In November 2009, the early morning home invasion that resulted in the death of a woman terrified Chesapeake City, Maryland. When four teens forced their way into the home with the goal of robbing them, Terri McCoy, her parents, and her partner were inside.

She got entangled in the invasion when one of the invaders immediately shot her. Murder Comes to Town: The Risks of Investigative Success The case is painstakingly examined by Discovery, which shows viewers exactly what happened in the early hours of that fateful day that changed the McCoy family for good. If you are interested in the case and want to learn who committed the crime and where they are currently, we have the information you require. So let’s get going right away.

How did Terri McCoy pass away?

On November 4, 2009, four masked and armed youths broke into the McCoy family’s home at 3700 Augustine Herman Highway while they were sleeping. The ruckus woke up Terry McCoy, 63, who initially thought her daughter, Terri Ann McCoy, was falling due to low blood sugar. When he noticed masked boys with rifles and believed someone was breaking into his home, he made an effort to keep the door to his bedroom, which he shared with his wife, Geraldine McCoy, 62, closed.

Terry was irreparably injured by a pistol whip from one of the invaders since he was outclassed and outgunned. Three intruders entered quickly, and one of them threatened Geraldine with a gun as she fled in terror. The other two intruders, who were after money and jewelry, brought Terry to the living room.

The McCoys’ 40-year-old daughter, Terri Ann, was awakened by the commotion and went downstairs to investigate what was happening so late at night. Terri was shot five times on the second-floor landing by the fourth intruder, who was standing guard at the kitchen door. The attackers had made Terry open the safe, and he then collapsed to the ground. While lying on the ground, Terry heard gunshots, but he was unaware that his own daughter had been shot.

The intruders broke in, took $500,000 worth of jewelry, and then left the area after emptying the safe. Terri’s 33-year-old girlfriend of 10 years, Tara McCoy, rushed to her assistance as the robbers escaped. Terry reportedly heard her daughter rush to her and exclaim, “I’m dying.” Terri was transported to Christiana Hospital in Delaware by emergency personnel and was later pronounced dead there from multiple gunshot wounds.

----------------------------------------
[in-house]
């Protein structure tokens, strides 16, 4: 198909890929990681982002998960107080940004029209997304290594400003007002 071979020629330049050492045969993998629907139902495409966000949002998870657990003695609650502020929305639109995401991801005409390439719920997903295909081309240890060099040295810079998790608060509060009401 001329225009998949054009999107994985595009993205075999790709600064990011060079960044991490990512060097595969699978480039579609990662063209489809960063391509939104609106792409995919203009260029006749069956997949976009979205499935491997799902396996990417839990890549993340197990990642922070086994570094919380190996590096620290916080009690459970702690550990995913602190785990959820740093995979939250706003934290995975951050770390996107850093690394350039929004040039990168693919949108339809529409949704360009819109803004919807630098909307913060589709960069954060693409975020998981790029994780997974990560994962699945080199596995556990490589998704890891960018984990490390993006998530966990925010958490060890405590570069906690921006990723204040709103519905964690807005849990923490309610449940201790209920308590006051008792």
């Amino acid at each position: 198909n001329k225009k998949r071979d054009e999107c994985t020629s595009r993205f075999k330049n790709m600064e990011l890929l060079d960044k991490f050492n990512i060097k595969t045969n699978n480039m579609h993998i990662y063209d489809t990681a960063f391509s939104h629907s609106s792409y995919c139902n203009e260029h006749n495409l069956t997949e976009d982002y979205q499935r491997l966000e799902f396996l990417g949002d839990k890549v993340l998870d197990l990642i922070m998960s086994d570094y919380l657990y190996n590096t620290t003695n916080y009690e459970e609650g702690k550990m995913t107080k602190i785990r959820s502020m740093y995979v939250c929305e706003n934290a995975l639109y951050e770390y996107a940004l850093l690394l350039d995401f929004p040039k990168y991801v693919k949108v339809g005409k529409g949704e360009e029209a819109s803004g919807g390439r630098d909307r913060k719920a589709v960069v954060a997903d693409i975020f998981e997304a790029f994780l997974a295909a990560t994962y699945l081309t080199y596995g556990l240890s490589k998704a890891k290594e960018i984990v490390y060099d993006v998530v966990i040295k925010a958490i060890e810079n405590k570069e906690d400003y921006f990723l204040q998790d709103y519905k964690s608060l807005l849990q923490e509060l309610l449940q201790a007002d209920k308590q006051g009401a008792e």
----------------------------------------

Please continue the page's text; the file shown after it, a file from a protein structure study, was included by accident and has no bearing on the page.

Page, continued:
Who was Terri McCoy’s killer?

The four intruders were wearing ski masks, except for Seth Dallas Jedlicka, the 16-year-old who was the group’s youngest member at the time. He was dressed only in war paint. Geraldine took a chance, memorizing every detail of Seth’s face when she was in the throes of a deadly home invasion. According to court records, she promised to memorize Seth’s face well enough to help the police subsequently produce an accurate composite drawing of him. With the use of that and the monitoring of the jewelry that the intruders sold for $30,000 to a jeweler in Philadelphia, one of whom was Seth of Middletown, the investigators came up with four suspects in the home invasion.

When the police searched Seth’s home in February 2010, he was nowhere to be found, and reports state that his family was unaware of his whereabouts. On March 15, 2010, Seth and one of the four suspects were apprehended by Miami, Florida, police. On March 24, 2010, while chatting on a phone that was being recorded in the county jail, Seth allegedly implicated himself. Six witnesses reportedly identified Seth as a participant. Due to all of this supporting evidence and the help of one of the intruders who had entered into a plea agreement, Seth was found guilty of Terri’s murder and robbery.

Where is Seth Jedlicka at this time?

Even after the victim was on the ground after being shot numerous times, Seth was accused by the McCoy family of being the meanest and most nasty throughout the trial. He “cockily smirked” as he removed goods from the bedroom safe. VanCulin, the couple’s other daughter, even alleged that Seth had degraded her father by forcing him to parade about the house in nothing but his underwear.

The state did not assert that Seth was the shooter; rather, they sought a conviction for criminal murder. He was convicted of theft exceeding $100,000, armed robbery, burglary in the first degree, use of a pistol during the commission of a felony, first-degree assault, first-degree felony murder, and conspiracy to commit the above charges.

His travel to Florida was an admission of “a realization of his own guilt,” the judge found. Seth was sentenced to life in prison for first-degree murder, but all but 60 years of his sentence were eventually suspended. Seth was given a total of 60 additional years in jail for the other crimes, which will be served concurrently with his murder conviction.

According to court records, he is currently incarcerated at North Branch Correctional Institution in Cumberland, where he must serve out the length of his sentence—at least 30 years—before being qualified for parole. On August 29, 2017, Seth filed an appeal against the sentence reduction. However, his appeal was denied.

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